Many of the forces affecting the economy today come to bear hardest on young people starting out in life: the soaring cost of a college education; the difficulty in finding jobs that provide a middle-class income; lack of health insurance coverage; the long escalation in housing prices; and the conflicts between the demands of work and family life.
We need a New Deal for the young -- a Young America program -- that can help young people cope with those challenges. At least part of that program ought to draw on the lesson of the GI Bill. Americans will be ready to be more generous to the young if the beneficiaries have demonstrated responsibility and contributed something through their own efforts. The United States no longer needs to draft or recruit most of its youth into military service. But we could make national service, whether civilian or military, a routine experience, for some in their late teens and for others after college. And, in return, we could help them to deal with the responsibilities of paying for their education, first homes, health coverage, and the rising costs of raising children.
A Young America program would not provide something for nothing. Like the GI Bill and Social Security, its benefits would be earned. And because of its focus on youth, it would be a way of helping Americans, individually and collectively, become more productive as well as more secure.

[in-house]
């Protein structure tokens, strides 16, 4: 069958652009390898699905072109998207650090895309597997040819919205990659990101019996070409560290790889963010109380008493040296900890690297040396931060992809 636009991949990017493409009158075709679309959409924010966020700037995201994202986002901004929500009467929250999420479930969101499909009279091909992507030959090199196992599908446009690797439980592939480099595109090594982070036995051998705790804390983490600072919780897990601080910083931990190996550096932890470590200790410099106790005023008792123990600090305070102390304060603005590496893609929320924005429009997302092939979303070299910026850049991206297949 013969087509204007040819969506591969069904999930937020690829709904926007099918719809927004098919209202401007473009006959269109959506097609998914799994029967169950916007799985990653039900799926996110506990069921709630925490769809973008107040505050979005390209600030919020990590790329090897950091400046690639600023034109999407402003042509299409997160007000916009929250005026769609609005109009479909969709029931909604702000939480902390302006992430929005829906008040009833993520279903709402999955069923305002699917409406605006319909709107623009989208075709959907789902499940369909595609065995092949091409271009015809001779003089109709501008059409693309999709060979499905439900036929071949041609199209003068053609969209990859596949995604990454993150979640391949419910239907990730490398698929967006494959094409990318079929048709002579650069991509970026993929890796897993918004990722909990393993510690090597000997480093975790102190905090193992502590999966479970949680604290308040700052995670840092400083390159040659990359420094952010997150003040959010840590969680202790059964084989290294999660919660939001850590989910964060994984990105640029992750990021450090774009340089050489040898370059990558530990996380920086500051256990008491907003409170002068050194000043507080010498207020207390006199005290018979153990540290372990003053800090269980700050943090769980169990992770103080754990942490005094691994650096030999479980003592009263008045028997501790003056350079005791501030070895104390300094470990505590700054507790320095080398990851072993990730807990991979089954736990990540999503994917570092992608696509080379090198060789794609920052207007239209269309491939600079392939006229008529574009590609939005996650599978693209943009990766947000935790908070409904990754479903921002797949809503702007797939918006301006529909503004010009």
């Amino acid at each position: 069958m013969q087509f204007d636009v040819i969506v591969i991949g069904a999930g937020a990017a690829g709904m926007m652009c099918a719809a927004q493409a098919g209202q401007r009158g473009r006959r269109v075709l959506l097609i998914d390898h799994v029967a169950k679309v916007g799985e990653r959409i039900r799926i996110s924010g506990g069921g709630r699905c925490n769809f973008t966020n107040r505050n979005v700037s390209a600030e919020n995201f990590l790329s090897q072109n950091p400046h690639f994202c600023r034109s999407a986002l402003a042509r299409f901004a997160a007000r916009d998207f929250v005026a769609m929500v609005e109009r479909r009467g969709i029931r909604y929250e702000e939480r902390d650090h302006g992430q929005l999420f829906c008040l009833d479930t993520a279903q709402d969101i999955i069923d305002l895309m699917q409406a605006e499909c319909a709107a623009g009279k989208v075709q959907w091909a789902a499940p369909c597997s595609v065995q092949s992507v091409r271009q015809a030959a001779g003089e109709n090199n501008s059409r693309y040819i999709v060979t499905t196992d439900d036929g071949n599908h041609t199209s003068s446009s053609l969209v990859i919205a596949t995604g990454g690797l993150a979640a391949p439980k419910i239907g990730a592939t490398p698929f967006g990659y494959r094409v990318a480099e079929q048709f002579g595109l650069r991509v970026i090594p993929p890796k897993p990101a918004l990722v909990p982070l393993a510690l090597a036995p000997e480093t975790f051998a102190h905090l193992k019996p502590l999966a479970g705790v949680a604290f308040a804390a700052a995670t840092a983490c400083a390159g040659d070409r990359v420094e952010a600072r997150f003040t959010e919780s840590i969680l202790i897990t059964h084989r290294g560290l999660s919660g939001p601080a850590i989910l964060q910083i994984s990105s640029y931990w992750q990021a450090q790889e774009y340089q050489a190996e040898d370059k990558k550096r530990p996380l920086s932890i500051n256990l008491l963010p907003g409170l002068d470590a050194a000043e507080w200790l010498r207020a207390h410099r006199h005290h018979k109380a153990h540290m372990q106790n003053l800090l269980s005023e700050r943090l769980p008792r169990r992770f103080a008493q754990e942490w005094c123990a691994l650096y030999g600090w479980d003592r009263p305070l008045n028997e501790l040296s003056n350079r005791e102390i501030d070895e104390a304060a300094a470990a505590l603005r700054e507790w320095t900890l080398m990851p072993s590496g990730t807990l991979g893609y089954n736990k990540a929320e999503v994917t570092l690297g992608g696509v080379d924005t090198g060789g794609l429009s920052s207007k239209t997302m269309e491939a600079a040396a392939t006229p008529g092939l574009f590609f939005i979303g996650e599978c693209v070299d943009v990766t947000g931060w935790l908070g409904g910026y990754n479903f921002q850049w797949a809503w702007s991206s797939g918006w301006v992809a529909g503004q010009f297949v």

The premise of a Young America program would be the inclusive conception of freedom and power that are at the core of modern liberalism. An increasingly unequal America that exposes so many of its young to poverty and insecurity cannot be the strong and prosperous nation all Americans want it to be. Government can be the means for expanding the horizon of freedom, creating opportunity, and making a society both more powerful and more just. The world used to think of America as a country where the young had possibilities unmatched anywhere else. The United States could be that country again.
This is just the kind of thinking that we need. We need to expand opportunities, not restrict them.